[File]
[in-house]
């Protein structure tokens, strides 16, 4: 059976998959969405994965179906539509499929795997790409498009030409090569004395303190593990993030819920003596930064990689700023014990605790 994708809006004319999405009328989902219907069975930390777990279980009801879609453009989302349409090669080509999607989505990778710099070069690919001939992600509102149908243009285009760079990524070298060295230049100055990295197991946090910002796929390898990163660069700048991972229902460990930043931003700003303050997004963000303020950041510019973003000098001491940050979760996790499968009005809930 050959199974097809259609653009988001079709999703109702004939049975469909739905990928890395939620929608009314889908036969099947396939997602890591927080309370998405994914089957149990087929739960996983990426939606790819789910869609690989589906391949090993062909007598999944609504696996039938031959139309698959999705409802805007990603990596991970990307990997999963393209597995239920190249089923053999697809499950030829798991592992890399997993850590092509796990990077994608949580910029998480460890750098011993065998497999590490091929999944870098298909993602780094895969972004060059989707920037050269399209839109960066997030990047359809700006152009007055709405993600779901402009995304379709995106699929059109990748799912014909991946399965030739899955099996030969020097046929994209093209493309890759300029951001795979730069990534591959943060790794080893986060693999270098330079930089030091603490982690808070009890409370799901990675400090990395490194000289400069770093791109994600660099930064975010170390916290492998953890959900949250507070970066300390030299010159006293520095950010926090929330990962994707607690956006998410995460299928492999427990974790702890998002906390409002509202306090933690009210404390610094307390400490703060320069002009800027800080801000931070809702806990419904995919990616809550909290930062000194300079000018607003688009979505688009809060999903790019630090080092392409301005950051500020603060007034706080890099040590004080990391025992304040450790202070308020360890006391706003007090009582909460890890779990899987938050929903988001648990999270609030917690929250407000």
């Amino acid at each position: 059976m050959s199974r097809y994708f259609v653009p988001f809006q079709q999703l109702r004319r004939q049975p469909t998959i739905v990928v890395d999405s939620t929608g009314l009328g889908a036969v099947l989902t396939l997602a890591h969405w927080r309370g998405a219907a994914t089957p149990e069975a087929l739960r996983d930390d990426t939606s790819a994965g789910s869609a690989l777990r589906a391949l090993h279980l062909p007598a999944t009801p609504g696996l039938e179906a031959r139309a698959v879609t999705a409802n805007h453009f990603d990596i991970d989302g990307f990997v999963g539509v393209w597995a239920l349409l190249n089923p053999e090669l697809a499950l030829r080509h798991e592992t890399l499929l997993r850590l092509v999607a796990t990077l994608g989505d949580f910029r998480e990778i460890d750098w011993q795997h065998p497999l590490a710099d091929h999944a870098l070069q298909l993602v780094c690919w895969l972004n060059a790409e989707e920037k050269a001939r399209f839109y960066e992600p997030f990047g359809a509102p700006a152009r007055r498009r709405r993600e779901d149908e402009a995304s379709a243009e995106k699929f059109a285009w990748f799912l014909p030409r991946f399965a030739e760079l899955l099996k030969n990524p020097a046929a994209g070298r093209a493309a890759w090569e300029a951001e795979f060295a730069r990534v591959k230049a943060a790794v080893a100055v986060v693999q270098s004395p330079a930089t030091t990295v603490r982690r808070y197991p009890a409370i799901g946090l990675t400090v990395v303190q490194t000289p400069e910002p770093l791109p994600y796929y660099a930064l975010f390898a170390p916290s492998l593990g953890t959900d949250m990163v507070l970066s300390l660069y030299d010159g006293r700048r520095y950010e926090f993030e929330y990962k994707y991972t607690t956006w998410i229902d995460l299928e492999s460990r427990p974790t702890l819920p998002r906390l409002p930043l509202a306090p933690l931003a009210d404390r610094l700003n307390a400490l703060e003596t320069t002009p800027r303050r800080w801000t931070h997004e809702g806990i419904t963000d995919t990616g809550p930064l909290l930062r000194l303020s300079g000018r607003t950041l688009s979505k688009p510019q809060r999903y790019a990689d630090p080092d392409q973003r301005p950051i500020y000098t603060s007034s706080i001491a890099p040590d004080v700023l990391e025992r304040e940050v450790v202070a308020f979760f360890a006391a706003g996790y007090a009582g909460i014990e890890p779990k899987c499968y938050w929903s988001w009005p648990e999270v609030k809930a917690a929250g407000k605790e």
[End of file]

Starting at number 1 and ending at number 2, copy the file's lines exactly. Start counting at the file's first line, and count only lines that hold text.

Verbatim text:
[in-house]
């Protein structure tokens, strides 16, 4: 059976998959969405994965179906539509499929795997790409498009030409090569004395303190593990993030819920003596930064990689700023014990605790 994708809006004319999405009328989902219907069975930390777990279980009801879609453009989302349409090669080509999607989505990778710099070069690919001939992600509102149908243009285009760079990524070298060295230049100055990295197991946090910002796929390898990163660069700048991972229902460990930043931003700003303050997004963000303020950041510019973003000098001491940050979760996790499968009005809930 050959199974097809259609653009988001079709999703109702004939049975469909739905990928890395939620929608009314889908036969099947396939997602890591927080309370998405994914089957149990087929739960996983990426939606790819789910869609690989589906391949090993062909007598999944609504696996039938031959139309698959999705409802805007990603990596991970990307990997999963393209597995239920190249089923053999697809499950030829798991592992890399997993850590092509796990990077994608949580910029998480460890750098011993065998497999590490091929999944870098298909993602780094895969972004060059989707920037050269399209839109960066997030990047359809700006152009007055709405993600779901402009995304379709995106699929059109990748799912014909991946399965030739899955099996030969020097046929994209093209493309890759300029951001795979730069990534591959943060790794080893986060693999270098330079930089030091603490982690808070009890409370799901990675400090990395490194000289400069770093791109994600660099930064975010170390916290492998953890959900949250507070970066300390030299010159006293520095950010926090929330990962994707607690956006998410995460299928492999427990974790702890998002906390409002509202306090933690009210404390610094307390400490703060320069002009800027800080801000931070809702806990419904995919990616809550909290930062000194300079000018607003688009979505688009809060999903790019630090080092392409301005950051500020603060007034706080890099040590004080990391025992304040450790202070308020360890006391706003007090009582909460890890779990899987938050929903988001648990999270609030917690929250407000």